In the early stages of Bourbaki, de Possel was involved on a subcommittee which considered how they would present integration theory. His views on integration are to be found in the expository article Les théories modernes de l'intégration which he published in 1946 and in which he sketched an abstract form of the Riemann-Stieltjes integral. On many issues de Possel and André Weil were on opposite sides in the arguments. At the first Bourbaki congress in July 1935 de Possel was still an active member of the group and much involved with contributing but, largely due to differences with Weil, he dropped out of the project. De Possel married Yvonne Liberati on 12 August 1935; they had three children, Yann, Maya, and Daphné. In 1936 he published an important book on game theory, namely Sur la théorie mathématique des jeux de hasard et de réflexion . He published an article in 1935 which was the first to present a general theory of differentiation in abstract measure spaces and in the following year he published another article in which he gave complete proofs.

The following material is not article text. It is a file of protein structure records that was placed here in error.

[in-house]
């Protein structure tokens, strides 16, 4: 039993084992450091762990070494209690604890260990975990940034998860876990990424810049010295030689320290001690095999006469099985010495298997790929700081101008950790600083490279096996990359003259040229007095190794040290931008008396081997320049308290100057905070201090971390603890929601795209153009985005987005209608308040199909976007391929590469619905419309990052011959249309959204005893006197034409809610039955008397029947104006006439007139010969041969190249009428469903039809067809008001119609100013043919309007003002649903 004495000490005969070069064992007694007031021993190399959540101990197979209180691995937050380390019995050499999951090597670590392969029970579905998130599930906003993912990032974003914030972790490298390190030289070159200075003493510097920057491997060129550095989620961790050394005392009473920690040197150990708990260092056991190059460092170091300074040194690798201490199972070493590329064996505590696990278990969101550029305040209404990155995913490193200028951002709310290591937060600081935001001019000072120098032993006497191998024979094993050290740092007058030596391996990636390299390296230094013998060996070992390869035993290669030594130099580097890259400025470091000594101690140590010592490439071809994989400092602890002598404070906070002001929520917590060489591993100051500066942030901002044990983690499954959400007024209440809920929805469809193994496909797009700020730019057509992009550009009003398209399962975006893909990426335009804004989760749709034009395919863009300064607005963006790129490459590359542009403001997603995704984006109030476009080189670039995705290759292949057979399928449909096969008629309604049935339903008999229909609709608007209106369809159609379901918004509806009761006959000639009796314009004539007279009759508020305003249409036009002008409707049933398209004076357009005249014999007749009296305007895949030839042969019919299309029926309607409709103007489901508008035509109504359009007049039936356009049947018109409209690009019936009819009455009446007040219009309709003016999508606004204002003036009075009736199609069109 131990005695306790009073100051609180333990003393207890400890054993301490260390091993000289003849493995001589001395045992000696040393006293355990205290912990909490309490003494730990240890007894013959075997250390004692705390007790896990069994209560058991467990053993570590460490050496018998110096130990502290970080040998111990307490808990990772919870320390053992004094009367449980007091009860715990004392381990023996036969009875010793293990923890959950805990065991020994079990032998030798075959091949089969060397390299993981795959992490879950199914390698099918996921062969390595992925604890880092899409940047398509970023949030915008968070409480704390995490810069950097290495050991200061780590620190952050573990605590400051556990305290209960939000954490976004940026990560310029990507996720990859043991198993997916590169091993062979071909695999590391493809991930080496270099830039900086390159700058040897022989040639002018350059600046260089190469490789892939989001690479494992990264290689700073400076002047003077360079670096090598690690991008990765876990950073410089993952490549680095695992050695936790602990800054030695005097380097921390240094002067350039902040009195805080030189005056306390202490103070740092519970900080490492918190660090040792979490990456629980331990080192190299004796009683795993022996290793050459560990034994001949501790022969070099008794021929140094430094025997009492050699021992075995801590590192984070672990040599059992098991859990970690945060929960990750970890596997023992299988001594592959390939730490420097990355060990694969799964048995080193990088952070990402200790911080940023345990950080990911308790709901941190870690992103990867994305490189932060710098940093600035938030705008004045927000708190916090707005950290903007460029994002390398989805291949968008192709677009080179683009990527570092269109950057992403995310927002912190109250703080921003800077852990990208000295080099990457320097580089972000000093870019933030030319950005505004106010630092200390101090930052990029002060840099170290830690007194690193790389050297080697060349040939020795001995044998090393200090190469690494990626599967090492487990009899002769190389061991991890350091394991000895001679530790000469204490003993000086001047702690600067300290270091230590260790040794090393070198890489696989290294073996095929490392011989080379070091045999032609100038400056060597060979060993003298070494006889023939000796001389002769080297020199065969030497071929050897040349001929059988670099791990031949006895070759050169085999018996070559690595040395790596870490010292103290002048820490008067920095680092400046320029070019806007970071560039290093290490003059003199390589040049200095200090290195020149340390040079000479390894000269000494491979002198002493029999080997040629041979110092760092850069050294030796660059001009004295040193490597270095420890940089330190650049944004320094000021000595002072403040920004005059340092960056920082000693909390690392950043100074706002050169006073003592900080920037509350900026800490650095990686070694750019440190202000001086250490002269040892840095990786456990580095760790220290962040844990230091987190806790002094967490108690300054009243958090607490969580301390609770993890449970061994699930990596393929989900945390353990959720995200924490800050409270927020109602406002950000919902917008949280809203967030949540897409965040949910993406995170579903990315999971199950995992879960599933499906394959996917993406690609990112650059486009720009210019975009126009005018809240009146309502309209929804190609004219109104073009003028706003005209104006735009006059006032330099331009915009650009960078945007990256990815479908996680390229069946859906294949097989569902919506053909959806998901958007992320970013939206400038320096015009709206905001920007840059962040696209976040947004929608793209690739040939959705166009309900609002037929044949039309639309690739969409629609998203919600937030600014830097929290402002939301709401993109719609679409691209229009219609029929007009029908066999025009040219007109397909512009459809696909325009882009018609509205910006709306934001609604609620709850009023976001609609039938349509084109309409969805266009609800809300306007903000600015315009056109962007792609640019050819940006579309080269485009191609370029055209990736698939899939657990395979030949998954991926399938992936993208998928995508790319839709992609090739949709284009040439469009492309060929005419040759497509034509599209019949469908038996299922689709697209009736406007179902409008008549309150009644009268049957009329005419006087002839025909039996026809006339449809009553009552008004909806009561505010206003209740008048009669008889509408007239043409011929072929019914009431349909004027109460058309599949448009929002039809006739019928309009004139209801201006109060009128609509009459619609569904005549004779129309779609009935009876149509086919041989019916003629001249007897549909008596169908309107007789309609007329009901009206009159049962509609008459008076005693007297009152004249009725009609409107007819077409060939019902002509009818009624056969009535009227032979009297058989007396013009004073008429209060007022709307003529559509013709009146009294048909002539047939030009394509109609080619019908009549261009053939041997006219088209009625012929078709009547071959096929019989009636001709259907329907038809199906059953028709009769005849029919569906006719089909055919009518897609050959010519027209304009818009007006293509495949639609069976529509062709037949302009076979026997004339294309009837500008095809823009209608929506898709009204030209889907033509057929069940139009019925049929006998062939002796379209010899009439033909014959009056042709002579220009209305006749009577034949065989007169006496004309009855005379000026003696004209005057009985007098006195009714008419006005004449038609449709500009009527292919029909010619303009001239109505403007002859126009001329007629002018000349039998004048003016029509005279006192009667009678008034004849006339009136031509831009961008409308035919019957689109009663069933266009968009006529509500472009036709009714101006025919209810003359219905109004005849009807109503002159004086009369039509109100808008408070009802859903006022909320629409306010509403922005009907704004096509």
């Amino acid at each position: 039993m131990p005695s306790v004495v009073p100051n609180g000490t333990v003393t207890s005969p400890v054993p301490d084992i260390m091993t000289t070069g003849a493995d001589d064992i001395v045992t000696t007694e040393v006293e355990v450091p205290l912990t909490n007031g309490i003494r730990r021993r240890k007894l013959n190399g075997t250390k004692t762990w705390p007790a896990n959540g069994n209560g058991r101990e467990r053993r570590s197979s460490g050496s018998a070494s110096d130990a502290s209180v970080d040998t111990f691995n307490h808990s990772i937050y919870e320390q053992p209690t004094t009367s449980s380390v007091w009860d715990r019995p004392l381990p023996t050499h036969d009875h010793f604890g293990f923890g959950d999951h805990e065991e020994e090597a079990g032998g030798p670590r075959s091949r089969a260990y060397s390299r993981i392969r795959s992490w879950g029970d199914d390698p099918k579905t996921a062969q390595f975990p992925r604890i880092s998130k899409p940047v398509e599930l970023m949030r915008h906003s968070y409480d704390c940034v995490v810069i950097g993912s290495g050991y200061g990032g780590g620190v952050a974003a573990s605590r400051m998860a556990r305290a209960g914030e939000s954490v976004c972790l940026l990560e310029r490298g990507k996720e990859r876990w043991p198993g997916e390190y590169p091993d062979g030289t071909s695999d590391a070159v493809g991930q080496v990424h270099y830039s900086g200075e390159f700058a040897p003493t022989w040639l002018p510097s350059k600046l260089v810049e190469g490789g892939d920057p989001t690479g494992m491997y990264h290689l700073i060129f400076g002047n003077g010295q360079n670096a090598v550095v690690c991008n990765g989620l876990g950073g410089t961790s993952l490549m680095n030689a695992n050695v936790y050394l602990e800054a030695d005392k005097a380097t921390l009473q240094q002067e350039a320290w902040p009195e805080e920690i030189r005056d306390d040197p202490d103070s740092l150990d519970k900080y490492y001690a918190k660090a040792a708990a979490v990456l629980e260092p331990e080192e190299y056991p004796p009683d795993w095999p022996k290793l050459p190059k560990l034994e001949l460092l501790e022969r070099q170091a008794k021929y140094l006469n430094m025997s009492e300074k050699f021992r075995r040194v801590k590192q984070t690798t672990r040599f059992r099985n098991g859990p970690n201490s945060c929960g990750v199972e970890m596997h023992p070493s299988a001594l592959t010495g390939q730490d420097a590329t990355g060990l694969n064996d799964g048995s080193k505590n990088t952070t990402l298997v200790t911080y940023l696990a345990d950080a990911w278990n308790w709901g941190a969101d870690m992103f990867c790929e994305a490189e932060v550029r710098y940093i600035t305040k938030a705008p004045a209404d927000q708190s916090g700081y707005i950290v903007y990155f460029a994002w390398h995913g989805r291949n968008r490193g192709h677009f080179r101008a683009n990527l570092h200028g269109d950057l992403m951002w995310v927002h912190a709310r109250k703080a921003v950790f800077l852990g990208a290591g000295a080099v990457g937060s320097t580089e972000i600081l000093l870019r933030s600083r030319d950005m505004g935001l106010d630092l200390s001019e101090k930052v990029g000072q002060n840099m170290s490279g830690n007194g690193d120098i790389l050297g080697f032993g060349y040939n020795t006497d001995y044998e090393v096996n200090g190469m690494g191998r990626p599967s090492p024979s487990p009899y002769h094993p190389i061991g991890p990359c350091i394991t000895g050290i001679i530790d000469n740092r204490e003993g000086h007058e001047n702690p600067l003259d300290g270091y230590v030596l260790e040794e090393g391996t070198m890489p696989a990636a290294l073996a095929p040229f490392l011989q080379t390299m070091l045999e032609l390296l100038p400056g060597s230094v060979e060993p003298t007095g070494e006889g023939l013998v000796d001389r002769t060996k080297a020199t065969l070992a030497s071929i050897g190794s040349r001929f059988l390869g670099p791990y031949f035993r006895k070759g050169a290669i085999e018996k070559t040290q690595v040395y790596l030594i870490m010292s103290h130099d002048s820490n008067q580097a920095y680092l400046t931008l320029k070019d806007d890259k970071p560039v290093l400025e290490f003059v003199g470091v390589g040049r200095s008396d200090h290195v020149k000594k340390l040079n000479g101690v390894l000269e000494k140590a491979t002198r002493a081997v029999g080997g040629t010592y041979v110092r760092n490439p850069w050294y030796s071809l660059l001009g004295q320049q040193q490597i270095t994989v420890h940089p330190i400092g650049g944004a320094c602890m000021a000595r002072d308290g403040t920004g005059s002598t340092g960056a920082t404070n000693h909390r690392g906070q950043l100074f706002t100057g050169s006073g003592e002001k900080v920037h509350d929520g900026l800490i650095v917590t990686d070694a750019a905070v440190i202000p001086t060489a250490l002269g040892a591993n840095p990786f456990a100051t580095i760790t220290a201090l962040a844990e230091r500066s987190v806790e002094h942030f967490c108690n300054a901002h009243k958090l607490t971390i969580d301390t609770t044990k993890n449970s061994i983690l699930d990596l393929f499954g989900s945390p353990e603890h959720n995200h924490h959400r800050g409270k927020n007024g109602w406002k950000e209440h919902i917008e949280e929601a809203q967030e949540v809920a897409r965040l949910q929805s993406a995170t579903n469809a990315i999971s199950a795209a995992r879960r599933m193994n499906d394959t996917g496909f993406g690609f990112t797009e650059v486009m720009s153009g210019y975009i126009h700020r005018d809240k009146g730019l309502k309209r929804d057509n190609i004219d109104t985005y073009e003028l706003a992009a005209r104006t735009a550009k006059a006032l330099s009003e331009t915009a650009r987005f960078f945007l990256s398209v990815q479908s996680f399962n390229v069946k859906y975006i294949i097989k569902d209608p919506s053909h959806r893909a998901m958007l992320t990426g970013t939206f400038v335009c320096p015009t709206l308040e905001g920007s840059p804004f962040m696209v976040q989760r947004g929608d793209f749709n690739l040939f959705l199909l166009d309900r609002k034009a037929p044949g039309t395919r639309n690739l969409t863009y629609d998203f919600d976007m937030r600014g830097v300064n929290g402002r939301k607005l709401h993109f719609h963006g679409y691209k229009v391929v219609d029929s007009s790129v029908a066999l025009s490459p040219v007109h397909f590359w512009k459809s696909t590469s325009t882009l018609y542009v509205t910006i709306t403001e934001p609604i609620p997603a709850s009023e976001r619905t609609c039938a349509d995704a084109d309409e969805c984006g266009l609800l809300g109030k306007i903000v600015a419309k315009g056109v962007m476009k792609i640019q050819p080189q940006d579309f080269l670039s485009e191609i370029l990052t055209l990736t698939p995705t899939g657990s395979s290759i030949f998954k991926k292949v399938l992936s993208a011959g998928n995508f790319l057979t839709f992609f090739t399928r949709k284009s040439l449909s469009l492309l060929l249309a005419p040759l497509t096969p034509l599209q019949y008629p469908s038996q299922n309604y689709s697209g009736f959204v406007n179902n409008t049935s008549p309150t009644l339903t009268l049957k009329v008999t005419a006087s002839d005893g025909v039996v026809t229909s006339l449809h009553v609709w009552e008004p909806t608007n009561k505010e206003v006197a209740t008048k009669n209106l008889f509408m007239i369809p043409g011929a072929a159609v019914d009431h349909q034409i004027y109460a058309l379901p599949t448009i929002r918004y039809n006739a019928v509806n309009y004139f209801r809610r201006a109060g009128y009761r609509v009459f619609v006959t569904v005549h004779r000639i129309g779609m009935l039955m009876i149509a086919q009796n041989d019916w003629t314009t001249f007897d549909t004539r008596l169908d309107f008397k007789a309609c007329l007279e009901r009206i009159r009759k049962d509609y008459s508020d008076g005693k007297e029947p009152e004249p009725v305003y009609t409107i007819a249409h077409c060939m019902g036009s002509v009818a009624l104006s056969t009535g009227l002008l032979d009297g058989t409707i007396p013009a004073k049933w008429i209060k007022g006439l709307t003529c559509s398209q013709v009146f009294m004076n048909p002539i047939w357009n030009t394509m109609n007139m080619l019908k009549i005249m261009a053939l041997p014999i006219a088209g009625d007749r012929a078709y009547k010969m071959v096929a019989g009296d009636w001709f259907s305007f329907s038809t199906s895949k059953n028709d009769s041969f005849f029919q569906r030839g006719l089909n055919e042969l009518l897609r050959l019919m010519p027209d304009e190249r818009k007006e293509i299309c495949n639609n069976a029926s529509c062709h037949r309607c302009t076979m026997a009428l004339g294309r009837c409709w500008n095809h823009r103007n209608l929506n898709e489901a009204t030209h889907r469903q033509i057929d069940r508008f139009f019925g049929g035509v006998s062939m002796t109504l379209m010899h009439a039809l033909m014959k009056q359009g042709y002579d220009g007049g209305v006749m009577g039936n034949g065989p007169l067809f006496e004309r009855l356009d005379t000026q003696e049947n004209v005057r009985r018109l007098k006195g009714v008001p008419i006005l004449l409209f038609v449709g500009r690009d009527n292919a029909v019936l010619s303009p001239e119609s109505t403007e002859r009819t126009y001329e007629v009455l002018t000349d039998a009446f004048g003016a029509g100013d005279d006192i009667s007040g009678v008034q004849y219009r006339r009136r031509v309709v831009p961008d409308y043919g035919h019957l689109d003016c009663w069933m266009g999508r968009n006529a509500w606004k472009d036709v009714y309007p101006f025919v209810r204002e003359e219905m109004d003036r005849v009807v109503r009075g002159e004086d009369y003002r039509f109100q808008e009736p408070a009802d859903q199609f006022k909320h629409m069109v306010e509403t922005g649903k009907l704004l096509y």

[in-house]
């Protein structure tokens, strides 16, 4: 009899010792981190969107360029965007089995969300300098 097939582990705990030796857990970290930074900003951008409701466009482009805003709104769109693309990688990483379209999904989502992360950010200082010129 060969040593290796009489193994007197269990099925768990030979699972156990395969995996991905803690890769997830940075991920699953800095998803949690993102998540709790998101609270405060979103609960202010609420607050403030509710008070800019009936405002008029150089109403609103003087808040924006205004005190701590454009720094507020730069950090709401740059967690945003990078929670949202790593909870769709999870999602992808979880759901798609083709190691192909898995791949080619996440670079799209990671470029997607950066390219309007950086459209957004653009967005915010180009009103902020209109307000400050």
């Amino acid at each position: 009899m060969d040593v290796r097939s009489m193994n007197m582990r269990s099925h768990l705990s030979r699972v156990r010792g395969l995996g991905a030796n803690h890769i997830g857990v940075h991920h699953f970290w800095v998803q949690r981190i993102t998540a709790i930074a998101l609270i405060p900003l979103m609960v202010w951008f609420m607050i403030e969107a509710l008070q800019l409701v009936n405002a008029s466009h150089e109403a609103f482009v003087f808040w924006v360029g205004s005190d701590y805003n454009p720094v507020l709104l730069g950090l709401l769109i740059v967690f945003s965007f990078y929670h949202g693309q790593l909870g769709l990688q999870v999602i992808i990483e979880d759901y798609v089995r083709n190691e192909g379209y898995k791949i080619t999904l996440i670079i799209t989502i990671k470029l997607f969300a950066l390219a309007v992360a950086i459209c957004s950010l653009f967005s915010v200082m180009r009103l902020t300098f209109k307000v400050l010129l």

De Possel was appointed as professor in the Faculty of Science at Bresançon, then in 1938 professor in the Faculty of Science at Clermont. In 1941 he was appointed to a chair of mathematics in Algiers. He held the chairs of rational mechanics, then differential and integral calculus. In 1951 he was appointed to the specially created chair of higher analysis at the Faculty of Science at Algiers. From 1959 he was professor of numerical analysis at the Faculty of Science in Paris. We look briefly at the mathematics papers which de Possel published during these year.